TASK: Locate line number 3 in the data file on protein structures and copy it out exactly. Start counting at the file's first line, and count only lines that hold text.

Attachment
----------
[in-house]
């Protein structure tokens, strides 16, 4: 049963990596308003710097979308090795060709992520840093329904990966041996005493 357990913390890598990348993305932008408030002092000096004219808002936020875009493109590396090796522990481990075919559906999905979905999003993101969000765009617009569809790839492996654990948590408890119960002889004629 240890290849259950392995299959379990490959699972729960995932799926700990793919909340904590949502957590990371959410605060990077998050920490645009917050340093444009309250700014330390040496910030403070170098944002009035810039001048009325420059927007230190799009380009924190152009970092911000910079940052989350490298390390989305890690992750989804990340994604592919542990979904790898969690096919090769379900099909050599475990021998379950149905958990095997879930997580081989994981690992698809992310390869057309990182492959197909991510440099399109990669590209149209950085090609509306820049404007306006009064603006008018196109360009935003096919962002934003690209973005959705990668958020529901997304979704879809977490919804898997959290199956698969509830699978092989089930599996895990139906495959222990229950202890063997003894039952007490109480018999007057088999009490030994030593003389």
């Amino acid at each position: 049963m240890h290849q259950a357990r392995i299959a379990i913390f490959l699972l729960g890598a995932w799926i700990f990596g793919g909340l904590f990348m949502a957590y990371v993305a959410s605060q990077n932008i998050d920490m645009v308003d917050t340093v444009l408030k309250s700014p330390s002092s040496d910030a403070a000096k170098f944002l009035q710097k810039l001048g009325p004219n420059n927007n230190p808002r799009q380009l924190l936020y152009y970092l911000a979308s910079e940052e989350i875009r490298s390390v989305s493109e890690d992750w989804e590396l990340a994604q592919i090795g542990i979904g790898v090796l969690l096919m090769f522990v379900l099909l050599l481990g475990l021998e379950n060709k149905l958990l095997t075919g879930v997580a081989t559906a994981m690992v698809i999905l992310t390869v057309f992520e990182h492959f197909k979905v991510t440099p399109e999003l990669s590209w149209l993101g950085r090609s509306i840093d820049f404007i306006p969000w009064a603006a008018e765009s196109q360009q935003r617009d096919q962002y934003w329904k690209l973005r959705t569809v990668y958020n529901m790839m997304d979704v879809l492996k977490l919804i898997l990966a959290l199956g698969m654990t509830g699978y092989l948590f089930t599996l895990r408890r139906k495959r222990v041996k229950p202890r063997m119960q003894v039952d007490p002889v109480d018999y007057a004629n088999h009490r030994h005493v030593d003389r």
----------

């Amino acid at each position: 049963m240890h290849q259950a357990r392995i299959a379990i913390f490959l699972l729960g890598a995932w799926i700990f990596g793919g909340l904590f990348m949502a957590y990371v993305a959410s605060q990077n932008i998050d920490m645009v308003d917050t340093v444009l408030k309250s700014p330390s002092s040496d910030a403070a000096k170098f944002l009035q710097k810039l001048g009325p004219n420059n927007n230190p808002r799009q380009l924190l936020y152009y970092l911000a979308s910079e940052e989350i875009r490298s390390v989305s493109e890690d992750w989804e590396l990340a994604q592919i090795g542990i979904g790898v090796l969690l096919m090769f522990v379900l099909l050599l481990g475990l021998e379950n060709k149905l958990l095997t075919g879930v997580a081989t559906a994981m690992v698809i999905l992310t390869v057309f992520e990182h492959f197909k979905v991510t440099p399109e999003l990669s590209w149209l993101g950085r090609s509306i840093d820049f404007i306006p969000w009064a603006a008018e765009s196109q360009q935003r617009d096919q962002y934003w329904k690209l973005r959705t569809v990668y958020n529901m790839m997304d979704v879809l492996k977490l919804i898997l990966a959290l199956g698969m654990t509830g699978y092989l948590f089930t599996l895990r408890r139906k495959r222990v041996k229950p202890r063997m119960q003894v039952d007490p002889v109480d018999y007057a004629n088999h009490r030994h005493v030593d003389r």